Quietly hidden among this young gem of a season that’s been dubbed “The Year of the Freshmen” has been the performance of Brooklyn native and St. John’s freshman floor general Shamorie Ponds.
Kentucky’s Malik Monk and De’Aaron Fox, North Carolina State’s Dennis Smith, Jr., Kansas’ Josh Jackson, UCLA’s TJ Leaf and Lonzo Ball and Washington’s Markelle Fultz, among others, have headlined a class that has dazed and amazed during the 2016 portion of the season.
But low-key, Ponds has proven to be on par with his more celebrated classmates. In last night’s 76-73 upset of No. 13 Butler, he finished with 26 points, including four made free throws in the final 9.1 seconds to secure the win.
In the Red Strom’s previous game, a shocking 93-60 smack-down of Syracuse in the Carrier Dome, the crafty lefty product out of Thomas Jefferson High School in East New York had 21 points, seven assists, six rebounds, four steals, one block and no turnovers.
For the second time this year, he’s been named the Big East Freshman of the Week and is among the top first-year scorers in the country.
Scouting Ponds on the high school level, I was struck by how smooth and poised he was, with a scoring arsenal that was incredibly advanced for a small, young point guard. Watching him scrimmage against his more celebrated cohorts with bigger national reputations at the closed-door practices for the 2015 Elite 24 game, his flair, boogie, shiftiness, floor generalship, vision, mid-range and attack-the-paint game conjured up images of Nick Van Exel and the current Boston Celtics’ little big man Isaiah Thomas.
Ponds plays with an aggressiveness that is embedded in the psyche of a New York City point guard. It is enhanced by his control and speed when operating in the open floor. But he’s not a chucker simply looking to get buckets. His drive and dish repertoire is superb.
While some thought his lack of size at the next level might be a liability, I had no such concerns because of his ability to create space, which he accomplishes through the intelligent way that he changes speeds, takes advantage of angles, utilizes head and pump-fakes and the slick handles he employs to keep his defenders wobbly.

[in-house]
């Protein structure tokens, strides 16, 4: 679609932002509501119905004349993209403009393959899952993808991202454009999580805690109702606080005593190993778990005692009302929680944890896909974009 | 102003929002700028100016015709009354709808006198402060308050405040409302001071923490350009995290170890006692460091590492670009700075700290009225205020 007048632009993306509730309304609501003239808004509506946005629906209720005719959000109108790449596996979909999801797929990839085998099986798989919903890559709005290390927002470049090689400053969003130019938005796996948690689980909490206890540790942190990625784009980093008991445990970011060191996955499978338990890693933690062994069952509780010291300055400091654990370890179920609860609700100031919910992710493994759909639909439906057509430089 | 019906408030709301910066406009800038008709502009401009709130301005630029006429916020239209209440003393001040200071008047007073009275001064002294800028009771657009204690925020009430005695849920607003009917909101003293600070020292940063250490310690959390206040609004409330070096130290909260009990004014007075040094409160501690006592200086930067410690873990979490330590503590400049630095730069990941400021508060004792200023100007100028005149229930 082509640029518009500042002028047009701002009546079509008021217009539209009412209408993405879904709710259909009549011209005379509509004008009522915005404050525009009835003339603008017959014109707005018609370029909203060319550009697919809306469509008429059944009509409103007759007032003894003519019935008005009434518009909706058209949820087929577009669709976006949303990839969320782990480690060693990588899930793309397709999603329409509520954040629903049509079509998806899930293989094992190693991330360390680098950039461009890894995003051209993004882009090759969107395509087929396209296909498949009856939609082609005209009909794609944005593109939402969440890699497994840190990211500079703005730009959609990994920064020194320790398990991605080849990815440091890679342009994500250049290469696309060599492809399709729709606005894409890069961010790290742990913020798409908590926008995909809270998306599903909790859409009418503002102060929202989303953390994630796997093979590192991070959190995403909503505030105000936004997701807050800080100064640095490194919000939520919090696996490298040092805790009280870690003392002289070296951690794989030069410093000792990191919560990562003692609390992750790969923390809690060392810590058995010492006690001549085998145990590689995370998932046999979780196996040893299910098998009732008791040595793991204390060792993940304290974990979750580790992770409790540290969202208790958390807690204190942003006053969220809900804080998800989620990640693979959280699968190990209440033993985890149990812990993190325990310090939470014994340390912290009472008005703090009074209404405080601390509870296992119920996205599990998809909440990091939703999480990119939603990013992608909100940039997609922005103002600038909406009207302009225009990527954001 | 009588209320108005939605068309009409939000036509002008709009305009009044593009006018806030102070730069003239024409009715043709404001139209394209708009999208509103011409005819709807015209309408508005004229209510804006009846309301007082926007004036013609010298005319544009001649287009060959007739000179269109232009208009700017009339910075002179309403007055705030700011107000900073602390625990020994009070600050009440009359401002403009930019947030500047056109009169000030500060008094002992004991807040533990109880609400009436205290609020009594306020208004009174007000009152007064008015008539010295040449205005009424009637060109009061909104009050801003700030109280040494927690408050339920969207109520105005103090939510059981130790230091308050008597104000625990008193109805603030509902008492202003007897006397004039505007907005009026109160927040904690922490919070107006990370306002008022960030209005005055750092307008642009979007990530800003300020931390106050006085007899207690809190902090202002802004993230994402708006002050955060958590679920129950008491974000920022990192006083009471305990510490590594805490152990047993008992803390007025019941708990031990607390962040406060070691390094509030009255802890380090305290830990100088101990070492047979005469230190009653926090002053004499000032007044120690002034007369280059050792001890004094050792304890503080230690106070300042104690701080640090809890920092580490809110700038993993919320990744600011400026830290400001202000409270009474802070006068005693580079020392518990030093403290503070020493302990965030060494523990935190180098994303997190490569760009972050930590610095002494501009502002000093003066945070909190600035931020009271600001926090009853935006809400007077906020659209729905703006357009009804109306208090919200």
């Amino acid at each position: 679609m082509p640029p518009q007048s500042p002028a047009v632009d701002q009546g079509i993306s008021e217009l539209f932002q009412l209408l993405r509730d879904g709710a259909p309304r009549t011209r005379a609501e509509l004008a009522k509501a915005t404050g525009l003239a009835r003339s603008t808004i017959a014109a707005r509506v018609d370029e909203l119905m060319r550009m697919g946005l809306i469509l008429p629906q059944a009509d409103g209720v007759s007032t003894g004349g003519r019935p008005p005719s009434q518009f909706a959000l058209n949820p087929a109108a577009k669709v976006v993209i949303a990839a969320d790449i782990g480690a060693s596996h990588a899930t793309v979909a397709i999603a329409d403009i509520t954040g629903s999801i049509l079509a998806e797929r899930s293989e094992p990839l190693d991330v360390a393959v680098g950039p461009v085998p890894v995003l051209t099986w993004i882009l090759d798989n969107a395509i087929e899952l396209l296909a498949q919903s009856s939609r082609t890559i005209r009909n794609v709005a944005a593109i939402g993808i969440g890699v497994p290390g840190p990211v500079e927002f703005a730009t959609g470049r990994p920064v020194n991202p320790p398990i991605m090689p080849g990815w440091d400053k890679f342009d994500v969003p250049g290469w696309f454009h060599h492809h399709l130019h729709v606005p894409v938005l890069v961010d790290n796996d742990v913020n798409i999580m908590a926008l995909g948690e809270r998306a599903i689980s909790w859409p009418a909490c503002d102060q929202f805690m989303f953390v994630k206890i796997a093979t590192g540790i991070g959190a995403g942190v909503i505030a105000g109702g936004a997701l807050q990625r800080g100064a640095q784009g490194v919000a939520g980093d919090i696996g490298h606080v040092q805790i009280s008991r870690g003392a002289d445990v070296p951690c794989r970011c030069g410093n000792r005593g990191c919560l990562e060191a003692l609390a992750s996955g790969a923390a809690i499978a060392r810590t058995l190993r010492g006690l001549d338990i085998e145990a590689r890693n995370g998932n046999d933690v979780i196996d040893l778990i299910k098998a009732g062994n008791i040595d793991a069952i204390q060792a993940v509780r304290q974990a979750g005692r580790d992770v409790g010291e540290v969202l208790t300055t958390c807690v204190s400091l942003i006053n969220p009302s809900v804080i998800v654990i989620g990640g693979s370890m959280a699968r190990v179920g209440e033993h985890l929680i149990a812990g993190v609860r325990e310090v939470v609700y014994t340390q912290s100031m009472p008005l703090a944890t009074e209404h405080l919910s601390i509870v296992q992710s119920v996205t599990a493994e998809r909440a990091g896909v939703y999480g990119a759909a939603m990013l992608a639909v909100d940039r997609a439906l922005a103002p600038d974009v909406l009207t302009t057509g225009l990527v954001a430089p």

He has a very sweet touch on his jumper and can finish through contact, up close, at difficult angles. I was also impressed with his anticipation and commitment on the defensive side of the ball. One thing you can’t teach at the college level is instincts, and Ponds has them in abundance.
Over the first 14 games of his St. John’s career, he is averaging 18 points, six rebounds and four assists per outing. While the other elite freshman have been getting all the headlines and national television appearances, Ponds been toiling in relative obscurity as the key piece to head coach and NBA Hall of Famer Chris Mullin’s reclamation project at his alma mater.
Last year, Mullin’s first as head coach, the Red Storm had one of the worst seasons in program history, finishing 8-24 overall. They only won a single game in Big East Conference play. The lowest points came during a 16-game losing streak and in losing at home to Incarnate Word and the New Jersey Institute of Technology.
A late November loss this year to Delaware State and falling to LIU-Brooklyn on December 11th had some program supporters grumbling, but Mullin’s crew seems to have turned the corner thanks to the play of Ponds and his fellow freshman in the backcourt, Marcus LoVett. Mullin has also been getting some excellent guard play from 6-foot-7 junior Bashir Ahmed and Frederico Mussini, a native of Italy.
Mullin inherited a bare cupboard on Utopia Parkway following the graduations of DAngelo Harrison, Phil Greene IV, SirDomenic Pointer and Jamal Branch, and the departures of Rysheed Jordan and Chris Obekpa. The St. John’s legend was forced to assemble a roster quickly that was void of experience and elite talent.
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The tough stretch early on was to be expected, but new expectations are rising. With the program making inroads on the recruiting trail, this year’s rebuilding phase should give way to a St. John’s resurgence next year. Mullin is staking his future on keeping the New York area talent close to him, like his former coach Lou Carnesecca did in establishing the program as one of the nation’s elite in the mid-’80s.
And leading that charge will be Ponds – the slick, crafty lefty from Brooklyn. Check him out when you get a chance. And if Mullin can get some elite big men to sign on for next year, he and Ponds will have St. John’s on track for a college hoops resurgence that New York City has been dying for.